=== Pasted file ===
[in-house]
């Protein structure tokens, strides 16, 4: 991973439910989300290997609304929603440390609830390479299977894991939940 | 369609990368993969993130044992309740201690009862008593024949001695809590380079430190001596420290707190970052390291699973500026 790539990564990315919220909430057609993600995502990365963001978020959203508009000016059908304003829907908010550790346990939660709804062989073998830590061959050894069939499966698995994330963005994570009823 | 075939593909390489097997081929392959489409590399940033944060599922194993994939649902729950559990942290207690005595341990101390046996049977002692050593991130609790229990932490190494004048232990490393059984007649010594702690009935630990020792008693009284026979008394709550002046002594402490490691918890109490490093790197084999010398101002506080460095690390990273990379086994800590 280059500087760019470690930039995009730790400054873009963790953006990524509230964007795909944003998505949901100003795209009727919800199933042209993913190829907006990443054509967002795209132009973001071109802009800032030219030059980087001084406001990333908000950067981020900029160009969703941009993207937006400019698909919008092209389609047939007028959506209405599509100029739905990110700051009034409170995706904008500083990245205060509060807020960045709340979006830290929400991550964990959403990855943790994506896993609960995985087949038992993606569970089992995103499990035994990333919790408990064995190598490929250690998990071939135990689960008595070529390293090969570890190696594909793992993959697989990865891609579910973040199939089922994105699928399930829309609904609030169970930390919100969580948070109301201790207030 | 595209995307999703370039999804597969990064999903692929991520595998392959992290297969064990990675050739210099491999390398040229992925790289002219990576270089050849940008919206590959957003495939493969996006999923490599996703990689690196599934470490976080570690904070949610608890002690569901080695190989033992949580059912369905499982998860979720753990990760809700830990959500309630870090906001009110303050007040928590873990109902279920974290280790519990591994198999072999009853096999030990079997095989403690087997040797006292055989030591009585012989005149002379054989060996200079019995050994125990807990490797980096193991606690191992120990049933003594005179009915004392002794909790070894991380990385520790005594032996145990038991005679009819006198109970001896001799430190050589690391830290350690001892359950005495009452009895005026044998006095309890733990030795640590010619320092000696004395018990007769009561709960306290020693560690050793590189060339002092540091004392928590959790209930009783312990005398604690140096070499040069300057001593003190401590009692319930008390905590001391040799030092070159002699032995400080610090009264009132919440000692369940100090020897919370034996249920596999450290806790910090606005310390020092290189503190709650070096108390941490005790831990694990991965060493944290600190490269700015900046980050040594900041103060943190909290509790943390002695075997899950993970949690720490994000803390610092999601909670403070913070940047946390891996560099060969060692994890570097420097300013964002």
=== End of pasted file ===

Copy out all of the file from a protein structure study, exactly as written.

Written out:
[in-house]
């Protein structure tokens, strides 16, 4: 991973439910989300290997609304929603440390609830390479299977894991939940 | 369609990368993969993130044992309740201690009862008593024949001695809590380079430190001596420290707190970052390291699973500026 790539990564990315919220909430057609993600995502990365963001978020959203508009000016059908304003829907908010550790346990939660709804062989073998830590061959050894069939499966698995994330963005994570009823 | 075939593909390489097997081929392959489409590399940033944060599922194993994939649902729950559990942290207690005595341990101390046996049977002692050593991130609790229990932490190494004048232990490393059984007649010594702690009935630990020792008693009284026979008394709550002046002594402490490691918890109490490093790197084999010398101002506080460095690390990273990379086994800590 280059500087760019470690930039995009730790400054873009963790953006990524509230964007795909944003998505949901100003795209009727919800199933042209993913190829907006990443054509967002795209132009973001071109802009800032030219030059980087001084406001990333908000950067981020900029160009969703941009993207937006400019698909919008092209389609047939007028959506209405599509100029739905990110700051009034409170995706904008500083990245205060509060807020960045709340979006830290929400991550964990959403990855943790994506896993609960995985087949038992993606569970089992995103499990035994990333919790408990064995190598490929250690998990071939135990689960008595070529390293090969570890190696594909793992993959697989990865891609579910973040199939089922994105699928399930829309609904609030169970930390919100969580948070109301201790207030 | 595209995307999703370039999804597969990064999903692929991520595998392959992290297969064990990675050739210099491999390398040229992925790289002219990576270089050849940008919206590959957003495939493969996006999923490599996703990689690196599934470490976080570690904070949610608890002690569901080695190989033992949580059912369905499982998860979720753990990760809700830990959500309630870090906001009110303050007040928590873990109902279920974290280790519990591994198999072999009853096999030990079997095989403690087997040797006292055989030591009585012989005149002379054989060996200079019995050994125990807990490797980096193991606690191992120990049933003594005179009915004392002794909790070894991380990385520790005594032996145990038991005679009819006198109970001896001799430190050589690391830290350690001892359950005495009452009895005026044998006095309890733990030795640590010619320092000696004395018990007769009561709960306290020693560690050793590189060339002092540091004392928590959790209930009783312990005398604690140096070499040069300057001593003190401590009692319930008390905590001391040799030092070159002699032995400080610090009264009132919440000692369940100090020897919370034996249920596999450290806790910090606005310390020092290189503190709650070096108390941490005790831990694990991965060493944290600190490269700015900046980050040594900041103060943190909290509790943390002695075997899950993970949690720490994000803390610092999601909670403070913070940047946390891996560099060969060692994890570097420097300013964002």